For the Pentagon, it’s part of psychological operations, or “psy-ops,” but for the State Department and USAID it’s part of their “information operations,” all of which is intended to influence local populations. This is not some sinister National Security Agency operation or anything as surreptitious as what the Joint Special Operations Command might cook up. This has everything to do with what Washingtonians and others have termed “ soft power” and the role culture and arts play in winning the hearts and minds.
For many governments – America’s included – these “softer” strategies (in contrast to the “hard power” of military maneuvers, sanctions, etc.) are being employed with good intention perhaps, but insufficient preparation, partnership or planning in a way that is strategic, sustainable and constructive.
BY KEVIN ROTHROCK Share
Russia’s isolation grows by the hour. Last month, 100 nations endorsed a U.N. resolution to condemn the annexation of Crimea. Earlier this month, the Parliamentary Assembly of the Council of Europe deprived Russia of its voting rights in the body. One of the most reposted, regrettably racist, Russian-language tweets in April marvels that even Nigeria’s U.N. representative is now lecturing the Kremlin about the ills of “nineteenth-century-style spheres of influence.”
If you think any of this fazes most Russians, you are wrong.
President Vladimir Putin’s approval ratings are at a five-year-high, Moscow’s land grab in Crimea enjoys wide support, and most Russians (63 percent, in fact) are confident in the state-run media’s objectivity. Economists are fond of pointing to the massive losses Russia absorbs on the Moscow stock exchange every time the Kremlin provokes new trouble in Ukraine. Just on Monday, the MICEX dropped 2.5 percent, erasing billions of dollars in market capitalization. So far, by and large, ordinary Russians do not care. Not while there’s a war on, it seems.
Best of Putin puns.
Politico.com has a daily feature called Playback, where they compile the previous night’s best videos. This one was especially pertinent, funny too!
I just wanted to share… enjoy!
NATO released a fact sheet entitled “Russia’s accusations – setting the record straight.”
In the face sheet, NATO rebuts the arguments Russian paid commenters, Russian politicians and Russian propagandists have been repeating since the beginning of the Ukraine crisis. These points are covered:
- NATO – Russia relations
- NATO’s continuation and enlargement
- Russian claims that NATO promised not to enlarge
- Russian claims that NATO has ignored its concerns over missile defence
- Russian criticism of the legitimacy of NATO military actions – Libya
- Russia criticism of the legitimacy of NATO military actions – Kosovo
- Russian claims that the Ukrainian authorities are illegitimate
- Russian claims that the so-called referendum in Crimea was legal
- Russian claims that the annexation of Crimea was justified by the opinion of the International Court of Justice on the independence of Kosovo
I urge you, gentle reader, to read the paper in its entirety. If I were Russia and my lies were exposed like this, I would be angry and lash out. Oh wait, that is what Russia did.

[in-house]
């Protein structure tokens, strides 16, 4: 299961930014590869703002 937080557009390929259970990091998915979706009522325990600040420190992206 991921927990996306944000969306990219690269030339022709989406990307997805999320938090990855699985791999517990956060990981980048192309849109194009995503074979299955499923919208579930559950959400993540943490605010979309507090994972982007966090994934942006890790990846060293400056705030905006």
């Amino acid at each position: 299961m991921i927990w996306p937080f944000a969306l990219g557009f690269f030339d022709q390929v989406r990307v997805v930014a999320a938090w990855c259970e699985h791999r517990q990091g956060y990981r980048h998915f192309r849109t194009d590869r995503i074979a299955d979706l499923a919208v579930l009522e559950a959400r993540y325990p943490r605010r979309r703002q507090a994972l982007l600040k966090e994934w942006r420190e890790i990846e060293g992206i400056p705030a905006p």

RT, the official propaganda arm of the Russian government, started out the ‘article’ “NATO attacks Russia with propaganda factsheet – Foreign Ministry” with this statement.
By trying to make Russia the culprit in the current Ukrainian crisis…
Trying to make Russia the culprint? No, Russia, you are the culprit. You admitted Russian soldiers were at play in Crimea, not an anonymous Self Defense Force. You admitted to instigating actions to foment riot and calls for a referendum. You, Russia, are the culprit.
Now Russian paid provocateurs are active in East Ukraine and Russia still denies this simple fact. Ukraine holds at least 12 provocateurs prisoner, including weapons and explosives.
Mr. Putin, you seem to be repeating your lies so often that you believe them, these are your contrived facts. You can’t handle the truth.
Russian President Vladimir Putin. Vlad, baby.
For the Western readers among us, Novorossiya or “New Russia” does not indicate what it literally means, a new Russia. Novorossiya indicates the land that Russia’s Catherine the Great conquered through as a result of the Russo-Turkish wars. This is exactly the area that President Putin is attempting to conquer right now.
In modern terms it encompasses Donetsk Oblast, Luhansk Oblast, Dnipropetrovsk Oblast, Zaporizhia Oblast, Mykolaiv Oblast, Kherson Oblast, Odessa Oblast and Crimea in Ukraine, Krasnodar Krai, Stavropol Krai, Rostov Oblast, and theRepublic of Adygea in Russia.
Ambassador David J. Smith, in a talk this past week at the Potomac Institute, showed a map of the oil lines transiting Ukraine. Better said, these oil lines transit Novorossiya. According to the Ambassador, Russia must ensure that oil flows through these oil lines, it is vital to their economy. Anything less and Russia literally depends on the good will of another nation to keep Russia’s economy healthy.
Russia’s economy is not healthy. In a recent report, the IMF downgraded Russia’s economic forecast from an expected 1.9% growth to 1.3%. This is not healthy and Russia knows it. Surely Putin is thinking long-term economic growth that is not dependent on others.
This is most likely a major factor in Putin’s drive to regain Novorossiya.
The accompanying information war is mostly targeting a domestic audience in Russia, intended to bolster support for these land grabs in Ukraine. Using Soviet symbology is increasing nationalistic fever. It seems the comfort of Soviet oppression appeals to Russian people.
I’ve suffered the loss of various Russian friends through this information war. Support for President Putin is at an all time high and “American lies” are not being tolerated.